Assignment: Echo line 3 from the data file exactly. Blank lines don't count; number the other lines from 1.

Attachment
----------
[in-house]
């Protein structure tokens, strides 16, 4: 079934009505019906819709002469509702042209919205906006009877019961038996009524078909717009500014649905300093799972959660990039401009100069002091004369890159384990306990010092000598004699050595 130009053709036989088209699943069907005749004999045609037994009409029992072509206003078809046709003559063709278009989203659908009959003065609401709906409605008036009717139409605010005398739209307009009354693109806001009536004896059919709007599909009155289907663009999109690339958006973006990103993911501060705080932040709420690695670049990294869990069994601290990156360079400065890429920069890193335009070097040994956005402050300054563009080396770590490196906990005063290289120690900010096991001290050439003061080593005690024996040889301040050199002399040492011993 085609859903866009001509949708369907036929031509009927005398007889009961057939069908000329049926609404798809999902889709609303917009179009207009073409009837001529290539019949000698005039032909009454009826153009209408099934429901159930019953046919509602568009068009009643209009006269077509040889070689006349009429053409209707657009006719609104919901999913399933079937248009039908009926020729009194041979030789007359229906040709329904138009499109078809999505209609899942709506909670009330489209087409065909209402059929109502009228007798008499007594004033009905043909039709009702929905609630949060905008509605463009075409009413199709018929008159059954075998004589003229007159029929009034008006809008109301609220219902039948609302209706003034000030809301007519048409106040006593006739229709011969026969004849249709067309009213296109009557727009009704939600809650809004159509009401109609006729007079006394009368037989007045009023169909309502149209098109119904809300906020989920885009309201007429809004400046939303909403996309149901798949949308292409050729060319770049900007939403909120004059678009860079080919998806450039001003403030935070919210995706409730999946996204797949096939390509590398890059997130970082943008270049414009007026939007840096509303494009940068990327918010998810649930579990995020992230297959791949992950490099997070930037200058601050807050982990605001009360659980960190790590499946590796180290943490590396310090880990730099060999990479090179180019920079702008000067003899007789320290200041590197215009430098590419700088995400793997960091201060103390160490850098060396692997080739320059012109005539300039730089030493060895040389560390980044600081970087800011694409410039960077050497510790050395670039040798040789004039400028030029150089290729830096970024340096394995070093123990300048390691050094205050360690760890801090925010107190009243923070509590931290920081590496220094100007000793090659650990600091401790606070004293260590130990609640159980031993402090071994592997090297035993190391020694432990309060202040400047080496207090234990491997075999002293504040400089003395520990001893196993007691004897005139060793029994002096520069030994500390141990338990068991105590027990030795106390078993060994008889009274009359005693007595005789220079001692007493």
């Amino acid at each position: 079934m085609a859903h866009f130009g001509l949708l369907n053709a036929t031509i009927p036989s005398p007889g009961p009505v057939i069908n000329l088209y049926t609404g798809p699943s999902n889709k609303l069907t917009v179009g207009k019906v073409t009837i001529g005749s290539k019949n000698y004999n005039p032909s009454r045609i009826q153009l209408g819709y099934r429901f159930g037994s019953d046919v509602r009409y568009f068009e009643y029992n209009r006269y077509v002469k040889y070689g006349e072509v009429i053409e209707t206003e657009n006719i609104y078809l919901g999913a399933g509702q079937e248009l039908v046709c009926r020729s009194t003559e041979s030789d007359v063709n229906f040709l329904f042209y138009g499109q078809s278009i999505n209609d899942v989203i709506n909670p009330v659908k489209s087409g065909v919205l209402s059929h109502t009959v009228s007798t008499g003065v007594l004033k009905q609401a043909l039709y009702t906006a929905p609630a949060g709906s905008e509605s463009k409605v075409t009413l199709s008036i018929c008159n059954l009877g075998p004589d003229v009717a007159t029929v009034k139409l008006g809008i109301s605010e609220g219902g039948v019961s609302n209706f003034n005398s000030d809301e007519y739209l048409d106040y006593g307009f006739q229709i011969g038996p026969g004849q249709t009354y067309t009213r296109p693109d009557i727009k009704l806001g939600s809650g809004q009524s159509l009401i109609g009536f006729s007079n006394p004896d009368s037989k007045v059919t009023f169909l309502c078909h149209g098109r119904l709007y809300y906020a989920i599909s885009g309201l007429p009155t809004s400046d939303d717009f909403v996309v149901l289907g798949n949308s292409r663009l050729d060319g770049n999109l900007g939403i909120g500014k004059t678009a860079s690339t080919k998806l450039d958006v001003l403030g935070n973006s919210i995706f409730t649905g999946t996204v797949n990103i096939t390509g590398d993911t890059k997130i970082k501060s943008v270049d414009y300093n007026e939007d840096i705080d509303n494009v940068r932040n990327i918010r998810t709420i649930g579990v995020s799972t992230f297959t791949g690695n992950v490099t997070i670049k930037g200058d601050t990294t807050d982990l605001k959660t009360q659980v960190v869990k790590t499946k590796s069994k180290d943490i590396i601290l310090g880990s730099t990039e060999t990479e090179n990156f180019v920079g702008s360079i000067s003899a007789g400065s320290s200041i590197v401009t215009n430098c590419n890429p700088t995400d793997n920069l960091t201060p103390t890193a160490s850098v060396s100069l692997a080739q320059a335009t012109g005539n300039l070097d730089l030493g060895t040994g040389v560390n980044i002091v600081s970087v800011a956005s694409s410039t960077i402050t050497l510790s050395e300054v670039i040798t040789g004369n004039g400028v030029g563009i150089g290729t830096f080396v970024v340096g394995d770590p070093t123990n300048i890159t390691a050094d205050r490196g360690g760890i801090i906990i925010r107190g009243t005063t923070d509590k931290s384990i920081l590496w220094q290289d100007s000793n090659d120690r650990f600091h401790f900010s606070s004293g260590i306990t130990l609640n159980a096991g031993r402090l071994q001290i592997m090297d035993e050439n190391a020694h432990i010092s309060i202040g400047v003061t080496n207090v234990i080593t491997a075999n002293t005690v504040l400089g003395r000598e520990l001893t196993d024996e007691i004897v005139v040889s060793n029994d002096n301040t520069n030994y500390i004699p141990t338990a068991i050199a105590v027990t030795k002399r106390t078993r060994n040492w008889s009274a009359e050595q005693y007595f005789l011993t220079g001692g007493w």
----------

């Amino acid at each position: 079934m085609a859903h866009f130009g001509l949708l369907n053709a036929t031509i009927p036989s005398p007889g009961p009505v057939i069908n000329l088209y049926t609404g798809p699943s999902n889709k609303l069907t917009v179009g207009k019906v073409t009837i001529g005749s290539k019949n000698y004999n005039p032909s009454r045609i009826q153009l209408g819709y099934r429901f159930g037994s019953d046919v509602r009409y568009f068009e009643y029992n209009r006269y077509v002469k040889y070689g006349e072509v009429i053409e209707t206003e657009n006719i609104y078809l919901g999913a399933g509702q079937e248009l039908v046709c009926r020729s009194t003559e041979s030789d007359v063709n229906f040709l329904f042209y138009g499109q078809s278009i999505n209609d899942v989203i709506n909670p009330v659908k489209s087409g065909v919205l209402s059929h109502t009959v009228s007798t008499g003065v007594l004033k009905q609401a043909l039709y009702t906006a929905p609630a949060g709906s905008e509605s463009k409605v075409t009413l199709s008036i018929c008159n059954l009877g075998p004589d003229v009717a007159t029929v009034k139409l008006g809008i109301s605010e609220g219902g039948v019961s609302n209706f003034n005398s000030d809301e007519y739209l048409d106040y006593g307009f006739q229709i011969g038996p026969g004849q249709t009354y067309t009213r296109p693109d009557i727009k009704l806001g939600s809650g809004q009524s159509l009401i109609g009536f006729s007079n006394p004896d009368s037989k007045v059919t009023f169909l309502c078909h149209g098109r119904l709007y809300y906020a989920i599909s885009g309201l007429p009155t809004s400046d939303d717009f909403v996309v149901l289907g798949n949308s292409r663009l050729d060319g770049n999109l900007g939403i909120g500014k004059t678009a860079s690339t080919k998806l450039d958006v001003l403030g935070n973006s919210i995706f409730t649905g999946t996204v797949n990103i096939t390509g590398d993911t890059k997130i970082k501060s943008v270049d414009y300093n007026e939007d840096i705080d509303n494009v940068r932040n990327i918010r998810t709420i649930g579990v995020s799972t992230f297959t791949g690695n992950v490099t997070i670049k930037g200058d601050t990294t807050d982990l605001k959660t009360q659980v960190v869990k790590t499946k590796s069994k180290d943490i590396i601290l310090g880990s730099t990039e060999t990479e090179n990156f180019v920079g702008s360079i000067s003899a007789g400065s320290s200041i590197v401009t215009n430098c590419n890429p700088t995400d793997n920069l960091t201060p103390t890193a160490s850098v060396s100069l692997a080739q320059a335009t012109g005539n300039l070097d730089l030493g060895t040994g040389v560390n980044i002091v600081s970087v800011a956005s694409s410039t960077i402050t050497l510790s050395e300054v670039i040798t040789g004369n004039g400028v030029g563009i150089g290729t830096f080396v970024v340096g394995d770590p070093t123990n300048i890159t390691a050094d205050r490196g360690g760890i801090i906990i925010r107190g009243t005063t923070d509590k931290s384990i920081l590496w220094q290289d100007s000793n090659d120690r650990f600091h401790f900010s606070s004293g260590i306990t130990l609640n159980a096991g031993r402090l071994q001290i592997m090297d035993e050439n190391a020694h432990i010092s309060i202040g400047v003061t080496n207090v234990i080593t491997a075999n002293t005690v504040l400089g003395r000598e520990l001893t196993d024996e007691i004897v005139v040889s060793n029994d002096n301040t520069n030994y500390i004699p141990t338990a068991i050199a105590v027990t030795k002399r106390t078993r060994n040492w008889s009274a009359e050595q005693y007595f005789l011993t220079g001692g007493w």